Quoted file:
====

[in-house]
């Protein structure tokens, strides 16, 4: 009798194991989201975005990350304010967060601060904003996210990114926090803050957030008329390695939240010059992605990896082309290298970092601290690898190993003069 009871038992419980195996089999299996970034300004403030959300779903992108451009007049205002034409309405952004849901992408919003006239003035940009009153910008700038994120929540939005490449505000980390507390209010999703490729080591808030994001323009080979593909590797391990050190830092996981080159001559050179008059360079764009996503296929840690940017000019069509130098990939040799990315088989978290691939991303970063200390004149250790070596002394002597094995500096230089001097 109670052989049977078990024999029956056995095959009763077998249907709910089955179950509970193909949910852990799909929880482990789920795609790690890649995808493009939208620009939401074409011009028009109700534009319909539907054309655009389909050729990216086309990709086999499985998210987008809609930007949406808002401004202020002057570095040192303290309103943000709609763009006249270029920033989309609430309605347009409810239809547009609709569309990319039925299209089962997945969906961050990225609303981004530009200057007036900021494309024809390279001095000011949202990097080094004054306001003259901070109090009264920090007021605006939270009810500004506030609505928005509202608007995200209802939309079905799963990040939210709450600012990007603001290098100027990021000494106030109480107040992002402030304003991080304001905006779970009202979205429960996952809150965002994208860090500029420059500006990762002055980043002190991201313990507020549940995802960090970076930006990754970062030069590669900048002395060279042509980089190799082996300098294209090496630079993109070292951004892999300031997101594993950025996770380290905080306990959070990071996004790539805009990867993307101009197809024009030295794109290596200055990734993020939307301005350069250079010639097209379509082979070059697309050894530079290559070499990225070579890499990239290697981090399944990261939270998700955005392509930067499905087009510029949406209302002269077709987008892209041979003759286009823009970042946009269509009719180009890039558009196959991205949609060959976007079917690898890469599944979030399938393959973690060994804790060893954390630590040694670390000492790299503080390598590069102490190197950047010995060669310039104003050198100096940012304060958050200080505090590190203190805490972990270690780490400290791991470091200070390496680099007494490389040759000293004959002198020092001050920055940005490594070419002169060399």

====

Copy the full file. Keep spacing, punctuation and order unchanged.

[in-house]
């Protein structure tokens, strides 16, 4: 009798194991989201975005990350304010967060601060904003996210990114926090803050957030008329390695939240010059992605990896082309290298970092601290690898190993003069 009871038992419980195996089999299996970034300004403030959300779903992108451009007049205002034409309405952004849901992408919003006239003035940009009153910008700038994120929540939005490449505000980390507390209010999703490729080591808030994001323009080979593909590797391990050190830092996981080159001559050179008059360079764009996503296929840690940017000019069509130098990939040799990315088989978290691939991303970063200390004149250790070596002394002597094995500096230089001097 109670052989049977078990024999029956056995095959009763077998249907709910089955179950509970193909949910852990799909929880482990789920795609790690890649995808493009939208620009939401074409011009028009109700534009319909539907054309655009389909050729990216086309990709086999499985998210987008809609930007949406808002401004202020002057570095040192303290309103943000709609763009006249270029920033989309609430309605347009409810239809547009609709569309990319039925299209089962997945969906961050990225609303981004530009200057007036900021494309024809390279001095000011949202990097080094004054306001003259901070109090009264920090007021605006939270009810500004506030609505928005509202608007995200209802939309079905799963990040939210709450600012990007603001290098100027990021000494106030109480107040992002402030304003991080304001905006779970009202979205429960996952809150965002994208860090500029420059500006990762002055980043002190991201313990507020549940995802960090970076930006990754970062030069590669900048002395060279042509980089190799082996300098294209090496630079993109070292951004892999300031997101594993950025996770380290905080306990959070990071996004790539805009990867993307101009197809024009030295794109290596200055990734993020939307301005350069250079010639097209379509082979070059697309050894530079290559070499990225070579890499990239290697981090399944990261939270998700955005392509930067499905087009510029949406209302002269077709987008892209041979003759286009823009970042946009269509009719180009890039558009196959991205949609060959976007079917690898890469599944979030399938393959973690060994804790060893954390630590040694670390000492790299503080390598590069102490190197950047010995060669310039104003050198100096940012304060958050200080505090590190203190805490972990270690780490400290791991470091200070390496680099007494490389040759000293004959002198020092001050920055940005490594070419002169060399």